In this world pharmaceutical companies facilitate capture of real time patient data from in home and mobile monitoring systems and they use this to predict and proactively manage the health of patients.

Regulatory organisations have reduced time to market by lowering hurdles because of the ability to continuously monitor in market and for the benefits of real time management to increase the efficiency of healthcare.

Patients can purchase service packages to support their treatment regimens based on their personal preferences creating new revenue streams. They also have greater recognition of and affinity for pharmaceutical corporate brands, as they receive relevant feedback on their health, and advice and support on who to best manage their conditions.

The wealth of anonymised data generated in this new world has allowed pharmaceutical companies to shape their infrastructure to the needs of populations and to predict the levels of investment needed for the future while giving them unprecedented insight and understanding into the needs of its key stakeholders, patients, healthcare professionals and payers. This wealth of data has become a revenue stream in its own right.

What this means in terms of communications, branding and visual implementation is that holistic integrated communications that can be activated in real time, will be key to communicating with both healthcare professionals and patients. The rise of social media  and the utilisation of video as a learning medium, will mean that communications need to be more flexible and responsive, to anticipate the communications needs of stakeholders. This will also mean that pharmaceutical companies will need to rethink their approval processes to meet these needs. In the future their will not be the luxury of lengthy multiple person approval processes.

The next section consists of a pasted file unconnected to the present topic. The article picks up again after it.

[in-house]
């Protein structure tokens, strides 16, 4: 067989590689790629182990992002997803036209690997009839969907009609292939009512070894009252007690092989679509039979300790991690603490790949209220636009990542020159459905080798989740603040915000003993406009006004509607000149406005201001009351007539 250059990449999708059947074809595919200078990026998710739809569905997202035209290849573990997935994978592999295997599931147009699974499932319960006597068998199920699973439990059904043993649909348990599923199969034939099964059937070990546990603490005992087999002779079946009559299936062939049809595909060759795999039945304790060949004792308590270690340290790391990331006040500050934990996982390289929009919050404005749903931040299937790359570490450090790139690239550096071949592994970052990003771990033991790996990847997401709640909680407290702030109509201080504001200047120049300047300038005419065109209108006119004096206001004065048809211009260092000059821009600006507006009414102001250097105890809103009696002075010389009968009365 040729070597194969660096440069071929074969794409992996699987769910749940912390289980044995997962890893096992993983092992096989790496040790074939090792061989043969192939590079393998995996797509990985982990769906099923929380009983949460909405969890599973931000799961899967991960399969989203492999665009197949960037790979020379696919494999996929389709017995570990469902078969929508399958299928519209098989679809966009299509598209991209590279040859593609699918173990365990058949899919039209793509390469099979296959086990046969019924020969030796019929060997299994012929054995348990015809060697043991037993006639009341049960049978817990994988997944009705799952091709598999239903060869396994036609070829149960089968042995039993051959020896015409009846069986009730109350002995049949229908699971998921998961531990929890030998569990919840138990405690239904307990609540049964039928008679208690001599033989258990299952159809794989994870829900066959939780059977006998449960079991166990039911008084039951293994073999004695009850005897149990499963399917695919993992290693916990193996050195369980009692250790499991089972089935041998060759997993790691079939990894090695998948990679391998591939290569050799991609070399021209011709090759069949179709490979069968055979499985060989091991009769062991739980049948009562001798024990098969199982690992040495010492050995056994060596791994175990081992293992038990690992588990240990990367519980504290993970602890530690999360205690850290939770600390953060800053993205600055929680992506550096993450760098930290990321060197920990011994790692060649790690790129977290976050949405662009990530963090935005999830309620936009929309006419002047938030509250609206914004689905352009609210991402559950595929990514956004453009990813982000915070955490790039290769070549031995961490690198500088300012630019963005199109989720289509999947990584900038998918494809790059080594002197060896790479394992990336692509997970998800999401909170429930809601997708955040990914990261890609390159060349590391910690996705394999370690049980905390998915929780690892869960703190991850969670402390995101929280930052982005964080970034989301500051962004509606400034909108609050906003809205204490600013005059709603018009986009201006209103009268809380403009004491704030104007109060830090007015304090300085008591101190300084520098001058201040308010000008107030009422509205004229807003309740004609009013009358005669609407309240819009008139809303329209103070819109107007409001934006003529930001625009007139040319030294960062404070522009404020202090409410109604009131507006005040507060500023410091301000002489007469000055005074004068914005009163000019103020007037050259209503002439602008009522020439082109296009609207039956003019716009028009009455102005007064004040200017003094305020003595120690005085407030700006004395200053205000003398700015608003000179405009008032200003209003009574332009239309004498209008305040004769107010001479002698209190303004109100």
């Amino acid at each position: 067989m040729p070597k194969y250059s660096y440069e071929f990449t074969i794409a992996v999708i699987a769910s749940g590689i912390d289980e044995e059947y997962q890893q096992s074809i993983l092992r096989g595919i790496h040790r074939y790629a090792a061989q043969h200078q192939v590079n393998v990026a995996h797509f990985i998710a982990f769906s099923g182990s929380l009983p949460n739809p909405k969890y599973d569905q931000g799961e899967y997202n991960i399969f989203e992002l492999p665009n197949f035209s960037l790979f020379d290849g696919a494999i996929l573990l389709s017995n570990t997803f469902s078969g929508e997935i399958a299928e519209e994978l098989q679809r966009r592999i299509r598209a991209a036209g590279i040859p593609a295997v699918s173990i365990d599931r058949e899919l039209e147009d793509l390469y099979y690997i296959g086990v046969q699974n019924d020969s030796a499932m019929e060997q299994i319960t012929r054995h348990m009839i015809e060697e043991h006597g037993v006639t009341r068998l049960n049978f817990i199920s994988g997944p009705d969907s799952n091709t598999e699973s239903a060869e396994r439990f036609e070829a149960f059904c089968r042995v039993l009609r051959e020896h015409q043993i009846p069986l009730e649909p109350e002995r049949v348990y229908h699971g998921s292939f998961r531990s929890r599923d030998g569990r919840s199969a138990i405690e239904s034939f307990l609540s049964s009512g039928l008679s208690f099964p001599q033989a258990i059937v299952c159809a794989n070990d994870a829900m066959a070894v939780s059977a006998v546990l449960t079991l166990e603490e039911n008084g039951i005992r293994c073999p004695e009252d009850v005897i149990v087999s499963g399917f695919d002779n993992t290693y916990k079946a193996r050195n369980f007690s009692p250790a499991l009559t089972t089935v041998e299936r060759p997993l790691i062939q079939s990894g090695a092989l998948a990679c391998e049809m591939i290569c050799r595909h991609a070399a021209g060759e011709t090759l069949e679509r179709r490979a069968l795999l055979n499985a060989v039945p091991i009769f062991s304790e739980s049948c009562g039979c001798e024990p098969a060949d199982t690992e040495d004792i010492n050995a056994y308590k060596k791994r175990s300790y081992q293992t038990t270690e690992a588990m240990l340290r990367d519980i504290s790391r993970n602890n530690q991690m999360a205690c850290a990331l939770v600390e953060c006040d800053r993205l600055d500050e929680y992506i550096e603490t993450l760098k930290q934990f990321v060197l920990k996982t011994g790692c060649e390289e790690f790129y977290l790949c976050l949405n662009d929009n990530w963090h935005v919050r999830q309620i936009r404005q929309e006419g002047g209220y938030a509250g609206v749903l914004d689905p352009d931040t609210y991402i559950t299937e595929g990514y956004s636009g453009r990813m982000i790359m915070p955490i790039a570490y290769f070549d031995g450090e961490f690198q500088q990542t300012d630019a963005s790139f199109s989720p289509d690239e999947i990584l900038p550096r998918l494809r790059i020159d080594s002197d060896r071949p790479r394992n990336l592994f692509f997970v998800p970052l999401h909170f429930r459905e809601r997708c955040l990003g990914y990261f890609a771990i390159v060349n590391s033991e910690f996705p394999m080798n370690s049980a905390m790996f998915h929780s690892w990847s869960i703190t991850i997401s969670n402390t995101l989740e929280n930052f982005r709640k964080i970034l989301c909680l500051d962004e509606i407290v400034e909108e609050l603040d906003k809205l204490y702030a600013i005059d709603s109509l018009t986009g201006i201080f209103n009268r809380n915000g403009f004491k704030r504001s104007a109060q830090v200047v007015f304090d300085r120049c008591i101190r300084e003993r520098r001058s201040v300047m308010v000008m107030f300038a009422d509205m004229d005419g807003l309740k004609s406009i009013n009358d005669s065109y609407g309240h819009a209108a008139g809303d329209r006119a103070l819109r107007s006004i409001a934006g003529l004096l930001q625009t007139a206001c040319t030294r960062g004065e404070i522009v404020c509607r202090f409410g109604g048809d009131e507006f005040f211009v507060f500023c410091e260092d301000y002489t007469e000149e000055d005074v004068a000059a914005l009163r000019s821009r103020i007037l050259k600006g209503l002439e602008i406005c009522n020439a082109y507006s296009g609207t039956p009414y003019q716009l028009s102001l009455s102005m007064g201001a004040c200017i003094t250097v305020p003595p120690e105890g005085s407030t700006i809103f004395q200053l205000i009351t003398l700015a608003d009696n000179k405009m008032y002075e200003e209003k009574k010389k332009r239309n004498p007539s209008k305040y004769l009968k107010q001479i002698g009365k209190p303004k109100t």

Multiple channels will be critical in the future as fragmentation of consumption of media continues and people expect to be able to get their information in a variety of formats on many different platforms.

With the limited attention time that any single communication will have, visual identity and recognition of brand will be key to gaining and maintaining attention. Already an individual decides within a third of a second if they will continue to engage with material. The continual increase of information will be mean that people will get ever more sophisticated in screening out unwanted communications.

I have seen initiatives from Microsoft, Google and IBM on the future of healthcare. You can spot the market leaders of tomorrow in an industry by those who are envisioning and shaping that future today. Where are the voices of global pharmaceutical companies in that future?

One finally word, there are a lot of people will think "that is impossible we can't do that" and will then quote chapter and verse on various regulatory and legal frameworks. Our response would be this, "if you are a multi-billion dollar, global organisation words like "can't" and "impossible" shouldn't be in your dictionary".

 

By Michael White